>> Former Prime Minister P.J. Patterson, who was involved in a vehicular accident at his upper St. Andrew home last month, is said to be on the mend. We wish him a full and speedy recovery. 

>> The Gleaner Company has hired its second-ever female Editor-in-Chief. Kaymar Jordan, an award-winning career journalist from Barbados, took up the post on November 1. She succeeds Garfield Grandison (now the paper’s general manager) and follows in the footsteps of Wyvolyn Gager, their first female EIC. Jordan will be spearheading the newspaper’s upgrade of it print, digital and multimedia platforms. 

>> Team work made the dream work, says Thalia Lyn, in response to her recent induction into the PSOJ Hall of Fame. “It has been an amazing journey with my Island Grill team, and with a number of my long-term team members,” she said. “It is entirely to the credit of my ‘Supaah’ family that this beloved Jamaican brand is such a success.” Toast!

MUSIC OF THE NIGHT: ‘Way Off Broadway’ thrills concertgoers with showtunes and songs from the movies

WELL TUNED: Strachan and Harris led a terrific ensemble at the concert.

IT’s always an enormous delight when Jamaicans give their regards to Broadway. The faculty of the School of Music (Edna Manley College) put on a splendid two-night concert, dubbed ‘Way Off Broadway,’ inside the college’s Vera Moody Hall on the weekend, offering interpretations of modern classics and the kind of showtunes that draw standing ovations.

Into the Woods started things off, with the ensemble (lecturers portraying the baker, his wife, Jack and Little Red), giving a spirited take on the blame-game number “Your Fault,” after which Ana Strachan (as the witch) belted out “Last Midnight,” displaying the kind of vocal prowess for which she’s become known.

Up next, the exuberant “One” from A Chorus Line, followed by June Lawson channelling immense feeling into her rendition of “What I Did for Love.” Trevelle Clarke-Whyne managed to further raise the bar with her powerhouse lead on the hyper-rhythmic “Mama Will Provide” from Once on This Island.

Stephen Sondheim’s beloved masterpiece Company was also in the mix, providing great material for tenor Andre Adman, who performed an almost pitch-perfect “Being Alive,” before Strachan (the officiating celebrant), Carl Lee Scharschmidt (playing the groom) and Ruth Browne (as the reluctant bride) gave a droll send-up of “Getting Married Today.”

Who knew Kiss of the Spider Woman had been turned into musical? “Dear One” (about confinement and the pain of separation) got a haunting interpretation from Lawson, with supporting vocals from Adman, Strachan and Michael Sean Harris.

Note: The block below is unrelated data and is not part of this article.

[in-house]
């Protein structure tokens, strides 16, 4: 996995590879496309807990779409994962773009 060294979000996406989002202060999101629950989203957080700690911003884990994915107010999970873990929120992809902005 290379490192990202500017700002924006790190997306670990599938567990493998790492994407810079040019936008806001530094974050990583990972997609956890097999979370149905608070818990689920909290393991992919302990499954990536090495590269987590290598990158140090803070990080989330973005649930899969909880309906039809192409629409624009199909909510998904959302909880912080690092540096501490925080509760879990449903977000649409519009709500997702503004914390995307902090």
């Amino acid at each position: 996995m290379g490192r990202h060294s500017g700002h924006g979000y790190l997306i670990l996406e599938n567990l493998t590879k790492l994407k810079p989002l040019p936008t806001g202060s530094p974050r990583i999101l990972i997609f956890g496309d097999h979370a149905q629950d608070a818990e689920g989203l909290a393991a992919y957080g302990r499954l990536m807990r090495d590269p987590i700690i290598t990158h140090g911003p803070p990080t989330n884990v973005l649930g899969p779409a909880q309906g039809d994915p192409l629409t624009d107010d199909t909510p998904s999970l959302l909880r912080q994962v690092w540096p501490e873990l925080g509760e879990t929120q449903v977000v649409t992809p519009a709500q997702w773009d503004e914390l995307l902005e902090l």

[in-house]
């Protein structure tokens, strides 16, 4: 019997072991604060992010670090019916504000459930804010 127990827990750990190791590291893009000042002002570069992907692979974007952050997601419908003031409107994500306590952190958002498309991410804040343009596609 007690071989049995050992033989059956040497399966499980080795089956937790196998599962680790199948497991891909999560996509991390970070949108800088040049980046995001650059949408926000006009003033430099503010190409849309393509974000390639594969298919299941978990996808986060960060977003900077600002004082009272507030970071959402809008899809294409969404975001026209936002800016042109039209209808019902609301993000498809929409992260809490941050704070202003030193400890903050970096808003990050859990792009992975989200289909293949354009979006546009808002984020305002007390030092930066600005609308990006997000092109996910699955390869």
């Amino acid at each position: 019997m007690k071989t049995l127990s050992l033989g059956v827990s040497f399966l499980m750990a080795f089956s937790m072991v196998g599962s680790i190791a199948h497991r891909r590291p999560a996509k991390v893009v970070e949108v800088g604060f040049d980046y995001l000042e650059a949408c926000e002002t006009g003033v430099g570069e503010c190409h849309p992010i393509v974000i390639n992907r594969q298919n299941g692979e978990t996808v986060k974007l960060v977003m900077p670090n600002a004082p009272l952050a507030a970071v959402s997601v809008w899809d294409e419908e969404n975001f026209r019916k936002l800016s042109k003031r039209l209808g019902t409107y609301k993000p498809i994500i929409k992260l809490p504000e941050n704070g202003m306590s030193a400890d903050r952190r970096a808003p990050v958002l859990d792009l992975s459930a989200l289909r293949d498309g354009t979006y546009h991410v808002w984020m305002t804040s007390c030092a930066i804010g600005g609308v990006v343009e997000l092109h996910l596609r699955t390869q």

Harris then put on his crown and dancing shoes for a rousing interpretation of “You’ll Be Back” from Hamilton, the acclaimed hip-hop-infused show about the American founding father, which also carries such high-voltage songs as “Wait for It,” a great showcase for Scharschmidt’s crisp, appealing vocals. 

Of course, a selection from Wicked had to be included. Browne and Harris were in their element singing “For Good,” full of soaring vocals and palpable emotion, setting the stage for Browne’s bring-them-to-their-feet performance of “Never Enough” and Trevelle Clarke-Whyne’s solid lead on “This Is Me” – both from the Hugh Jackman flick The Greatest Showman. In short, Way off Broadway was more than an enormous delight. Concertgoers got a splendid feast of musical theatre.

Thursday, 7 November 2019

HOT TOPIC: Did Juliet Holness go too far with her ‘sexy prime minister’ comments?

HOTTEST COUPLE: Andrew and Juliet Holness greet the cameras during one of their public appearances.

YOU can say this for Mrs. Juliet Holness MP: she stands by her man. Last Sunday, she told a throng of JLP faithful in St. Catherine: “We lucky we have a young prime minister, a prime minister whose body is tight and firm, who sexy cyaah done… A prime minister who can run, who intellectual and can work… and nuh sleepy sleepy.” Since then, the court of public opinion has been divided over her comments (“inappropriate,” “humorous”), sparking newspaper columns and letters to the editor. 

>> FOR 
Mark Wignall’s take: “In Jamaica we are used to our male politicians ‘bigging up’ their wives on the political podium… In this instance, a strong young Jamaican woman, who just so happened to be an elected member of parliament and is also wife of the prime minister, has proudly proclaimed that her man, her husband, has the intellect of a sage and the physical hardware to conquer any hill… Politics is a trade show. The message must be wrapped in happy colours, and the delivery presented to earn the best theatrical reviews. Juliet Holness knows this.”